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Chef Kyohei Nishi, Bib Gourmand winner in the Michelin Guide, puts his heart into “Neki



A circle of friends connected by gootouchi! The “FIST BUMP” corner of the radio program “GRAND MARQUEE” features people who live and enjoy Tokyo in a relay format.

On September 21, Kyohei Nishi, chef of innovative French restaurant “Neki” in Kabuto-cho, was introduced by Shinichi Takahashi and Mikachu of “HUMAN NATURE”, a natural wine specialty store in Kabuto-cho. We interviewed Mr. Nishi, who also won a Bib Gourmand in the Michelin Guide Tokyo, about what inspired him to become a chef, his thoughts behind the name “Neki,” and the “songbook” he opened in Setagaya-Daita.

Bringing French Cuisine Culture Closer to Home

Celeina (MC): You have a great career as a chef.

Nishi: Thank you (laughs). My father, grandfather, and great-grandfather were all chefs. My family is a family of cooks, so it was like a natural progression for me.

Celeina: Have you been cooking since you were little?

Nishi: No, I didn’t want to be a chef or anything from the beginning, but when I was thinking about my career path, I kept seeing such dishes, so I thought this is what I wanted to do too.

Takano (MC): Was your father French as well?

Nishi: French or ……. A hotel. I do a lot of things in general in hotels.

Celeina: Wow. We cook at home too. However, there is a difference between cooking as a professional chef and cooking at home. Nishi-san, do you cook your own meals at home?

Nishi: I don’t cook much at home. I prefer to eat what others cook for me (laughs).

Takano: (laughs). That’s what happens, doesn’t it?

Celeina: So you cook a lot for work. And Neki is called “Innovative French,” but again, what kind of genre is this Innovative French?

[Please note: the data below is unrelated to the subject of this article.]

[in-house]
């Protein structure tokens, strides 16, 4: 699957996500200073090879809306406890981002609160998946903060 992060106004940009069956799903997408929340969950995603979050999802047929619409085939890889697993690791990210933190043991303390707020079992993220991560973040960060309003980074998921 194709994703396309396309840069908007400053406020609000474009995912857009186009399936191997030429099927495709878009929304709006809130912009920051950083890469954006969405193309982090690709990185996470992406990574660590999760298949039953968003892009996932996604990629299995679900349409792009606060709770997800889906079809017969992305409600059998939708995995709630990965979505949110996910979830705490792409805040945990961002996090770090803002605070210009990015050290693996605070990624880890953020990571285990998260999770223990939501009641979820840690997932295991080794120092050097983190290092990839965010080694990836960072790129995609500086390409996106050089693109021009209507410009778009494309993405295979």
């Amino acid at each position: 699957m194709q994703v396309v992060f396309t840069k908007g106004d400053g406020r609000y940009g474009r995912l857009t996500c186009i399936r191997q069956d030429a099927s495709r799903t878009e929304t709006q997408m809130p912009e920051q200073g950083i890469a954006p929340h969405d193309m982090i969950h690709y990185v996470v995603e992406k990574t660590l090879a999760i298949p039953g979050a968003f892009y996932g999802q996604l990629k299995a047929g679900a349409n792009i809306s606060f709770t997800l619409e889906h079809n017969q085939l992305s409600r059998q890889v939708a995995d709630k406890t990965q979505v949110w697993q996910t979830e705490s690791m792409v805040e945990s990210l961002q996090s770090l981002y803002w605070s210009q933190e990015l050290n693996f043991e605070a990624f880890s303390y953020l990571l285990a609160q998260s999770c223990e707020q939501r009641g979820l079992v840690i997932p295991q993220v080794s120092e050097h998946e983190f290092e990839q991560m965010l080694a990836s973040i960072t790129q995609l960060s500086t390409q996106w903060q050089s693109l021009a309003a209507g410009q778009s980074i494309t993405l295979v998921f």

Nishi: I don’t really remember myself calling it innovative, but I think it is probably innovative because it incorporates Japanese cooking methods such as dashi (Japanese soup stock) into French cuisine, which did not exist in French cuisine in the past.

Takano: Like alternative.

Nishi: I don’t know, but I think it is like being outside the box.

Celeina: By the way, what is the origin of the name of your store?

Nishi: I am from Kyoto, and “neki” means “near” or “beside” in the San-in region or in Kansai. Like “neighbor. My grandmother and grandfather used to use this word, and it reminded me a little of them, so I created this song in the hope that it would be like that kind of neighbor.

Celeina: French cuisine is more like a special than a neighborhood.

Nishi: Yes. I didn’t want to make the restaurant too expensive. I wanted people to feel more familiar with French cuisine and restaurant culture.

Celeina: I see. By the way, what kind of cuisine do you serve?

Nishi: It is based on French cuisine, but we get ingredients from farmers and producers in Japan, so it is not too much of a mess. We try to focus on the ingredients as much as possible.

Celeina: It sounds like gathering ingredients is also quite important.

Nishi: Yes, it is. That’s why I visit various people. I visit farmers, listen to their stories, and harvest their vegetables. After doing these kinds of things, there are many places that ask us to do business with them.

Celeina: Mr. Nishi himself?

Nishi: I go there, or I go there with my staff.

Celeina: : Where did you go most recently? What was the most memorable place you visited?

Nishi: Just before we opened, I went to a place called Nakazato Nature Farm in Kochi Prefecture.

Takano: Is there anything on the menu that you would recommend people to try when they visit Neki?

Nishi: The menu changes every two months or so. It changes depending on the season, so it’s just a recommendation at that time.

Celeina: So you can taste new dishes every time you go.

Takano: How about this season?

Nishi: It is the end of summer. I think mushrooms, potatoes, kikurage mushrooms, and so on will be available. I think the food will be abundant and delicious.

Celeina: I feel like going there.



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